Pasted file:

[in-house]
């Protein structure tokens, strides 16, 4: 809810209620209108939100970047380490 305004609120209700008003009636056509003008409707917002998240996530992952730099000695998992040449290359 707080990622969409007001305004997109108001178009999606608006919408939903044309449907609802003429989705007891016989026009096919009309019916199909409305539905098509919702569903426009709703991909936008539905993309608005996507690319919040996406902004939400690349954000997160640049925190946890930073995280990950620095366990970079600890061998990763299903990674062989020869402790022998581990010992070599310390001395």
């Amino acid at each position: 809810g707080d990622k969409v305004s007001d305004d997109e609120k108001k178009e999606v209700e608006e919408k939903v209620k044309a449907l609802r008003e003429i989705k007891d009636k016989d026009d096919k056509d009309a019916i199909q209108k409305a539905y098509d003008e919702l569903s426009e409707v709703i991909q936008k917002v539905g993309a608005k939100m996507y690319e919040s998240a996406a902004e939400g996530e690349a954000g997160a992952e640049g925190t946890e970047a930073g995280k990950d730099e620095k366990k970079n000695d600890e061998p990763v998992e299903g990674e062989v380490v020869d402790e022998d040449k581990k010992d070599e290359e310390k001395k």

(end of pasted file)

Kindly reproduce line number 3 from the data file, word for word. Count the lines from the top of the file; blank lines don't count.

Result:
């Amino acid at each position: 809810g707080d990622k969409v305004s007001d305004d997109e609120k108001k178009e999606v209700e608006e919408k939903v209620k044309a449907l609802r008003e003429i989705k007891d009636k016989d026009d096919k056509d009309a019916i199909q209108k409305a539905y098509d003008e919702l569903s426009e409707v709703i991909q936008k917002v539905g993309a608005k939100m996507y690319e919040s998240a996406a902004e939400g996530e690349a954000g997160a992952e640049g925190t946890e970047a930073g995280k990950d730099e620095k366990k970079n000695d600890e061998p990763v998992e299903g990674e062989v380490v020869d402790e022998d040449k581990k010992d070599e290359e310390k001395k």